The University of Minnesota is one of the largest public research institutions in the United States. It offers graduate students a comprehensive range of academic programs and the opportunity to work with faculty doing pace-setting research.
Academic centers on campus regularly organize colloquia, research groups, guest lectures, and international conferences, including: Center for Advanced Research on Language Acquisition (CARLA), Center for European Studies, Center for Medieval Studies, Center for Early Modern History, and the Institute for Advanced Studies.
With over five million volumes, the University of Minnesota Libraries rank fifteenth among academic research libraries in North America. The University Libraries include about 130,000 titles in French. The University has been a leader in the development of digital media and Internet search vehicles. The libraries offer access to ARTFL (American Research on the Treasury of the French Language), a database of over 2,000 French texts.
Admission decisions are based on a completed application, college transcript, and written essays. You must have a BA in French or equivalent (BA/BS in another field but relevant professional experience or academic preparation in French language and culture), with a preferred grade point average of 3.0.
If you have considerable teaching experience or other relevant professional experience (publications, translations, work experience in France or a Francophone country), but with a grade point average below the preferred average of 3.0, you are encouraged to make inquiries to the Certificate Program Coordinator, Betsy Kerr, 612-624-5807.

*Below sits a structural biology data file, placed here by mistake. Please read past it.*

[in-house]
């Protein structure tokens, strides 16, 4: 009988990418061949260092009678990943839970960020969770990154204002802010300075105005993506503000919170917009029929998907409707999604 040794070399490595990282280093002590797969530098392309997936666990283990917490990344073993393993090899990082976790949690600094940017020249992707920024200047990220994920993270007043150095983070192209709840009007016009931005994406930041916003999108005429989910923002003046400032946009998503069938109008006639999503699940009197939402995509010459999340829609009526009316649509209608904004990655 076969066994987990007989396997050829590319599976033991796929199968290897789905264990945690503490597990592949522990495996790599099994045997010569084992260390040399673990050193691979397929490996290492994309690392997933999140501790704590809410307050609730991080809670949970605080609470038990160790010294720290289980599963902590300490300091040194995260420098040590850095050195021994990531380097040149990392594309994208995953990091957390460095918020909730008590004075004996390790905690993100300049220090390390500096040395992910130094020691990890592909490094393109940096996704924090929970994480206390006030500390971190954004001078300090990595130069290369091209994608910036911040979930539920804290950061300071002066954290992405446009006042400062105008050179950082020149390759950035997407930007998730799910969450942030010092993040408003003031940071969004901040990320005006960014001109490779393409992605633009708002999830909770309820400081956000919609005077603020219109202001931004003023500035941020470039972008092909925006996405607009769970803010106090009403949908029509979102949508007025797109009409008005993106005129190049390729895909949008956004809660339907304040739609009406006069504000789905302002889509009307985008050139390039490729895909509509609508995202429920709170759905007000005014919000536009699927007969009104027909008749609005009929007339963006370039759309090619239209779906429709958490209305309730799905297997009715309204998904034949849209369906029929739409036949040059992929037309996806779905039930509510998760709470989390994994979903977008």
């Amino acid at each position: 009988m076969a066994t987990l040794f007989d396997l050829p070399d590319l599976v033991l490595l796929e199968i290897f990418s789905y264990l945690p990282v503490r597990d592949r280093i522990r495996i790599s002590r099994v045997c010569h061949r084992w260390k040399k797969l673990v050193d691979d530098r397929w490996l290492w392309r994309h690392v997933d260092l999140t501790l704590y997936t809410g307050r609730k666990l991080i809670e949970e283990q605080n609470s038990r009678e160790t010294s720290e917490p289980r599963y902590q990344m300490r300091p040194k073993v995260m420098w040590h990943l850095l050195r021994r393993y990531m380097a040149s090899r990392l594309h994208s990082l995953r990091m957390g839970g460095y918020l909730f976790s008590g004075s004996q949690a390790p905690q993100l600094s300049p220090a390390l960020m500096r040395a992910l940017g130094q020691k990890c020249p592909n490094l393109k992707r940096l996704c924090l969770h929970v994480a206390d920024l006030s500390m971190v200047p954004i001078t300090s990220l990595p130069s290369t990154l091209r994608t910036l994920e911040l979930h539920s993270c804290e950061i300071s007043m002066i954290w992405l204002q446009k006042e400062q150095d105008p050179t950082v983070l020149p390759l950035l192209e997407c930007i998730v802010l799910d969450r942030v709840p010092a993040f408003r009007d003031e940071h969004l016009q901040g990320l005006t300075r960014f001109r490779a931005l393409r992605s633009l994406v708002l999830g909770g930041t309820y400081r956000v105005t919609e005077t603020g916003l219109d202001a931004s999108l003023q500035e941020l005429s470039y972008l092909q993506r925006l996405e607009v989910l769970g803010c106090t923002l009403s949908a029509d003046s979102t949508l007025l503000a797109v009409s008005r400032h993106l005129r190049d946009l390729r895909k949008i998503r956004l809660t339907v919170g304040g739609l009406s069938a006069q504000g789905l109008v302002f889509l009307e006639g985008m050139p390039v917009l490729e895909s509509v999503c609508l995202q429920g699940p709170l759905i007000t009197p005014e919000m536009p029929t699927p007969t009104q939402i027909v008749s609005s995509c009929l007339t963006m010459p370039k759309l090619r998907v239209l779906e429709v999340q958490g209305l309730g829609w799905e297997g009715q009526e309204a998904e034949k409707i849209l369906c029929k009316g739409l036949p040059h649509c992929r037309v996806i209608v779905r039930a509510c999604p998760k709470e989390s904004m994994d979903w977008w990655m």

Applications to the Certificate in French Studies program are completed online through the Graduate School Application website.
In addition to completing the application, you will need to upload all of the following material directly to the Graduate School application website:
Applications must be received by:
You may enroll for the certificate at the University's Graduate School rate per credit. Please note that financial support such as graduate instructorships are not normally granted to certificate students.
Professor Betsy Kerr
Certificate Program Coordinator
Congratulations to Mary Franklin-Brown:
The American Comparative Literature Association has awarded the 2103 Harry Levin Prize to Mary Franklin-Brown, Associate Professor in French and Italian, for her book Reading the World: Encyclopedic Writing in the Scholastic Age (University of Chicago).Continue Reading
PhD Candidate Department of French and Italian Corbin Treacy to Present at CHGS (Center for Holocaust and Genocide Studies) Workshop
Interdisciplinary Workshop for Graduate Students and Faculty Holocaust, Genocide and Mass Violence Studies
Friday, March 1
Room 710 Social Sciences
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Fellowships for Graduate Students and Recent Ph.D. recipients:
The Institut Français d’Amérique announces it annual competition for fellowships to support research in France. Up to four $1500 awards are available for living in France (not travel to France) to conduct research for a period of at least one month in the summer or fall of 2013. The deadline for applications is January 15, 2013.
The application process is now completed on-line, and information can be found here: http://institut.web.unc.edu/application/Continue Reading